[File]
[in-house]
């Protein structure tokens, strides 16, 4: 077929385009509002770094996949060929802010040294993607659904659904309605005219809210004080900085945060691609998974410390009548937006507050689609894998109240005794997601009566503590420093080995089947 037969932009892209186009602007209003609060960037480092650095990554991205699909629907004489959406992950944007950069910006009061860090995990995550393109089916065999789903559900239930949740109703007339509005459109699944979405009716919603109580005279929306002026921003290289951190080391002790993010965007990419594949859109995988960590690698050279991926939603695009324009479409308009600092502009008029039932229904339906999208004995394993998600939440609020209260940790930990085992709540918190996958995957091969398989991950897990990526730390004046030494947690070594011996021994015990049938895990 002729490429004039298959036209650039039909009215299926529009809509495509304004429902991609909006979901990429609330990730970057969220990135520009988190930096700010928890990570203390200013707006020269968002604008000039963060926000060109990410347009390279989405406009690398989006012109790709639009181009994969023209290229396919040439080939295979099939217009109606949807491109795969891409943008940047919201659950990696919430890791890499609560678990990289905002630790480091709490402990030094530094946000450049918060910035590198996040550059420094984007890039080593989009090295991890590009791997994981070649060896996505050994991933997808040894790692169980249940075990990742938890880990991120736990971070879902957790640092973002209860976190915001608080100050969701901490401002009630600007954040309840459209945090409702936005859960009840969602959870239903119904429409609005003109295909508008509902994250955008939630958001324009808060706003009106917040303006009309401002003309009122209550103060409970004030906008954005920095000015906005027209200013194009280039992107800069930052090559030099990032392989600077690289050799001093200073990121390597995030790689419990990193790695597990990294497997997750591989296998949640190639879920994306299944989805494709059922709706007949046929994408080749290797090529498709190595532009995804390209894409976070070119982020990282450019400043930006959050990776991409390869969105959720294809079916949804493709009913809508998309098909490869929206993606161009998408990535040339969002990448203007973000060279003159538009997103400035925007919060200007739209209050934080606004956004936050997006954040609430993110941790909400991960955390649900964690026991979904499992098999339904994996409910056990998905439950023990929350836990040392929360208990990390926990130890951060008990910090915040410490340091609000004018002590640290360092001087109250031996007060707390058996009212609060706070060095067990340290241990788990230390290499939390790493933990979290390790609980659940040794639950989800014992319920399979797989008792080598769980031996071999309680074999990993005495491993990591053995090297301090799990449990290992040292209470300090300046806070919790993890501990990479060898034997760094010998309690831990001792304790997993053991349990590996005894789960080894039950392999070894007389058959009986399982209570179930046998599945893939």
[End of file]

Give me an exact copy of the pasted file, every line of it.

[in-house]
């Protein structure tokens, strides 16, 4: 077929385009509002770094996949060929802010040294993607659904659904309605005219809210004080900085945060691609998974410390009548937006507050689609894998109240005794997601009566503590420093080995089947 037969932009892209186009602007209003609060960037480092650095990554991205699909629907004489959406992950944007950069910006009061860090995990995550393109089916065999789903559900239930949740109703007339509005459109699944979405009716919603109580005279929306002026921003290289951190080391002790993010965007990419594949859109995988960590690698050279991926939603695009324009479409308009600092502009008029039932229904339906999208004995394993998600939440609020209260940790930990085992709540918190996958995957091969398989991950897990990526730390004046030494947690070594011996021994015990049938895990 002729490429004039298959036209650039039909009215299926529009809509495509304004429902991609909006979901990429609330990730970057969220990135520009988190930096700010928890990570203390200013707006020269968002604008000039963060926000060109990410347009390279989405406009690398989006012109790709639009181009994969023209290229396919040439080939295979099939217009109606949807491109795969891409943008940047919201659950990696919430890791890499609560678990990289905002630790480091709490402990030094530094946000450049918060910035590198996040550059420094984007890039080593989009090295991890590009791997994981070649060896996505050994991933997808040894790692169980249940075990990742938890880990991120736990971070879902957790640092973002209860976190915001608080100050969701901490401002009630600007954040309840459209945090409702936005859960009840969602959870239903119904429409609005003109295909508008509902994250955008939630958001324009808060706003009106917040303006009309401002003309009122209550103060409970004030906008954005920095000015906005027209200013194009280039992107800069930052090559030099990032392989600077690289050799001093200073990121390597995030790689419990990193790695597990990294497997997750591989296998949640190639879920994306299944989805494709059922709706007949046929994408080749290797090529498709190595532009995804390209894409976070070119982020990282450019400043930006959050990776991409390869969105959720294809079916949804493709009913809508998309098909490869929206993606161009998408990535040339969002990448203007973000060279003159538009997103400035925007919060200007739209209050934080606004956004936050997006954040609430993110941790909400991960955390649900964690026991979904499992098999339904994996409910056990998905439950023990929350836990040392929360208990990390926990130890951060008990910090915040410490340091609000004018002590640290360092001087109250031996007060707390058996009212609060706070060095067990340290241990788990230390290499939390790493933990979290390790609980659940040794639950989800014992319920399979797989008792080598769980031996071999309680074999990993005495491993990591053995090297301090799990449990290992040292209470300090300046806070919790993890501990990479060898034997760094010998309690831990001792304790997993053991349990590996005894789960080894039950392999070894007389058959009986399982209570179930046998599945893939």